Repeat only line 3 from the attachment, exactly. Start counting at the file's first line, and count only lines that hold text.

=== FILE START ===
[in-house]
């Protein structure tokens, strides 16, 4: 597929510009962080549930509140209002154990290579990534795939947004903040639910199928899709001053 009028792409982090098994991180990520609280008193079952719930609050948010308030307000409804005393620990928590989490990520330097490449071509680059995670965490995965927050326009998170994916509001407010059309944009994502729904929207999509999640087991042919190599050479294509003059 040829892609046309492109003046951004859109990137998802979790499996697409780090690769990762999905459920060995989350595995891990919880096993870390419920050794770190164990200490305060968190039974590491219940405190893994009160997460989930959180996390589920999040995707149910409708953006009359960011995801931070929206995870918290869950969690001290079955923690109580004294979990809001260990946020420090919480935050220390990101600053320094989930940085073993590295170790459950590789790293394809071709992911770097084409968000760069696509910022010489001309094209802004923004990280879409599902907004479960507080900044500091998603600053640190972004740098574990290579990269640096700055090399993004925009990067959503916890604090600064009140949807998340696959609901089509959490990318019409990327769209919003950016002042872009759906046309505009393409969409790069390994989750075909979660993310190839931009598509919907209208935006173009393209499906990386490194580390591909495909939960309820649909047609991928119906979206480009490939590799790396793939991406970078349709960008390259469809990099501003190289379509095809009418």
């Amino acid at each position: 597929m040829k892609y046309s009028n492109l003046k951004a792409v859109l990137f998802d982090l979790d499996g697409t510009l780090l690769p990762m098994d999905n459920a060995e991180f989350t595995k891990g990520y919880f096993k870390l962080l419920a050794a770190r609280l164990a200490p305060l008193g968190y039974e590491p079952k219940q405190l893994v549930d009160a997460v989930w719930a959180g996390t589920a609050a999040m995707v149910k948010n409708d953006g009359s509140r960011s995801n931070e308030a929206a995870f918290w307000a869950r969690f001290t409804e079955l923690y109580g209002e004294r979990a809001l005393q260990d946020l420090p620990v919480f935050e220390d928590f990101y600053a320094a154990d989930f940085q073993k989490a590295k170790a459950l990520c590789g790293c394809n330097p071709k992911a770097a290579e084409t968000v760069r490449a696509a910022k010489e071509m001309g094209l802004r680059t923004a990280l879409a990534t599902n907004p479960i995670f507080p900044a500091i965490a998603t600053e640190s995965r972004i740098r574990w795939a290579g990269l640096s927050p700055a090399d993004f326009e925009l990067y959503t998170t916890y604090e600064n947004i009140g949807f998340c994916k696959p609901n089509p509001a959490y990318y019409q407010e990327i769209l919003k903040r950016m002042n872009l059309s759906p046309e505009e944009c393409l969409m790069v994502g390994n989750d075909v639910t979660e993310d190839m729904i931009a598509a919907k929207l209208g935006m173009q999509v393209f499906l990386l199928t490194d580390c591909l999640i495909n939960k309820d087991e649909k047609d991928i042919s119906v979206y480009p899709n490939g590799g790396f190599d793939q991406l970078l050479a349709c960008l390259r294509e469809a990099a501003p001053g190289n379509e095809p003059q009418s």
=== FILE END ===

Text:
């Amino acid at each position: 597929m040829k892609y046309s009028n492109l003046k951004a792409v859109l990137f998802d982090l979790d499996g697409t510009l780090l690769p990762m098994d999905n459920a060995e991180f989350t595995k891990g990520y919880f096993k870390l962080l419920a050794a770190r609280l164990a200490p305060l008193g968190y039974e590491p079952k219940q405190l893994v549930d009160a997460v989930w719930a959180g996390t589920a609050a999040m995707v149910k948010n409708d953006g009359s509140r960011s995801n931070e308030a929206a995870f918290w307000a869950r969690f001290t409804e079955l923690y109580g209002e004294r979990a809001l005393q260990d946020l420090p620990v919480f935050e220390d928590f990101y600053a320094a154990d989930f940085q073993k989490a590295k170790a459950l990520c590789g790293c394809n330097p071709k992911a770097a290579e084409t968000v760069r490449a696509a910022k010489e071509m001309g094209l802004r680059t923004a990280l879409a990534t599902n907004p479960i995670f507080p900044a500091i965490a998603t600053e640190s995965r972004i740098r574990w795939a290579g990269l640096s927050p700055a090399d993004f326009e925009l990067y959503t998170t916890y604090e600064n947004i009140g949807f998340c994916k696959p609901n089509p509001a959490y990318y019409q407010e990327i769209l919003k903040r950016m002042n872009l059309s759906p046309e505009e944009c393409l969409m790069v994502g390994n989750d075909v639910t979660e993310d190839m729904i931009a598509a919907k929207l209208g935006m173009q999509v393209f499906l990386l199928t490194d580390c591909l999640i495909n939960k309820d087991e649909k047609d991928i042919s119906v979206y480009p899709n490939g590799g790396f190599d793939q991406l970078l050479a349709c960008l390259r294509e469809a990099a501003p001053g190289n379509e095809p003059q009418s």